We last checked in with Jetman Yves Rossy late last year when his attempt to complete the first intercontinental jetpack flight from Morocco to Spain unfortunately fell short. However, that setback hasn’t deterred Rossy, who has spent the time since developing and testing a fast extracting pyrotechnic parachute and a lighter and more powerful jet-propelled wing. The new “delta wing” is designed to allow take-off from the ground and provide more freedom to realize aerobatic maneuvers, which no doubt came in handy on his latest airborne undertaking – performing some precision formation flying alongside the Breitling Wingwalkers.
Rossy realized his first flight in formation with two other aircraft at the Breitling Flying days in Buochs, Switzerland. After jumping out of a Pilatus PC-6 at an altitude of 3,500 meters (11,483-feet), Rossy made his way down to two Boeing Stearman wingwalker biplanes, which were waiting for him at an altitude of 1,000 meters (3,280-feet). Showing off his formation and precision flight abilities, Rossy flew alongside the Breitling Wingwalkers for more than six minutes separated by distances of only a few meters. Quite a feat considering Rossy steers using his body.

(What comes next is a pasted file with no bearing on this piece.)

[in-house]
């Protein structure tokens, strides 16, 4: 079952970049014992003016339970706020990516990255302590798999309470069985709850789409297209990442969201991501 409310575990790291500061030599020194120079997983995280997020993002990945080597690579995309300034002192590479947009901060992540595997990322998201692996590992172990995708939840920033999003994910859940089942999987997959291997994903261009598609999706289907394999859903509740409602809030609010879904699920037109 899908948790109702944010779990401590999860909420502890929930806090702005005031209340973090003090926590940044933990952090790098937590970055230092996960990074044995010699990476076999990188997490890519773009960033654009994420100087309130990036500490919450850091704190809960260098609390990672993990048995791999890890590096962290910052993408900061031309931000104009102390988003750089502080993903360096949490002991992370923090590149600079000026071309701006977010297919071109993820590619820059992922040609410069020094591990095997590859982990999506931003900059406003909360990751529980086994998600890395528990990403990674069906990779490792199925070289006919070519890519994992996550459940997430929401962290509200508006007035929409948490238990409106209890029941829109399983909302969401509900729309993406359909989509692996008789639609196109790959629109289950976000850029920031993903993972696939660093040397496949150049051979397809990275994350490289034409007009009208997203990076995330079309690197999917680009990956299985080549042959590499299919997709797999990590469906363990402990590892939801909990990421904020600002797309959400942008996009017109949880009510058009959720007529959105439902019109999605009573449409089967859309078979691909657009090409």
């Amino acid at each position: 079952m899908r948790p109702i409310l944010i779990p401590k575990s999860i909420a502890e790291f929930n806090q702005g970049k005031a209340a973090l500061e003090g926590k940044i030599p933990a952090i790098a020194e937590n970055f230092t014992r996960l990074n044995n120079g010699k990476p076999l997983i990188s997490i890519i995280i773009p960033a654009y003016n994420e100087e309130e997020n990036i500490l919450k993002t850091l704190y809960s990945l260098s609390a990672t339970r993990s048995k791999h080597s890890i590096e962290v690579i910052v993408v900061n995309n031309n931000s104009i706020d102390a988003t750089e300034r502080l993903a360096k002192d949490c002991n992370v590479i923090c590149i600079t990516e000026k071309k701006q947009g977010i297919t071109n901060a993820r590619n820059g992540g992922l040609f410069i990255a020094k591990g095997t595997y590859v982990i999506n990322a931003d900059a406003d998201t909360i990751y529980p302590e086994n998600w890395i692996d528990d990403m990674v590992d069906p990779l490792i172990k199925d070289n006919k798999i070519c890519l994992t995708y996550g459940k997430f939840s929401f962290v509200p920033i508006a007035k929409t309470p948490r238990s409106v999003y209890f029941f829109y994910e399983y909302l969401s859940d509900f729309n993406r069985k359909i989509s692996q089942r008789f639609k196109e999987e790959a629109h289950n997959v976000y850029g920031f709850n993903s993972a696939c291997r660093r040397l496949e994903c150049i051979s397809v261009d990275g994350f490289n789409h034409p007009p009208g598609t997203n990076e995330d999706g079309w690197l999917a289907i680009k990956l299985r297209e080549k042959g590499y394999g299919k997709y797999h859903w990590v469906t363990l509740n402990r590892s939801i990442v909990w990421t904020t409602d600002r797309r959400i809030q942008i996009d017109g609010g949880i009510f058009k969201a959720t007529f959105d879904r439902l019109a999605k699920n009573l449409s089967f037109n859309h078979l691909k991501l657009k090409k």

Pioneering Rossy is also the first man to fly across the English Channel using a home-made jet-powered wing, but rest assured, he won’t be resting on his laurels. He is working on a new opening system for his parachute that should provide a greater spectacle for the public. His current parachute is opened at 800 meters (2,625-feet), but Rossy says a new pyrotechnical system, based on a rocket which will extract the parachute at lightning speed, should improve safety and allow him to fly as low as 200 meters (656-feet).
He also hopes his new delta wing will allow him to perform loop the loops and aims to eventually fly in formation with several wings worn by friends.
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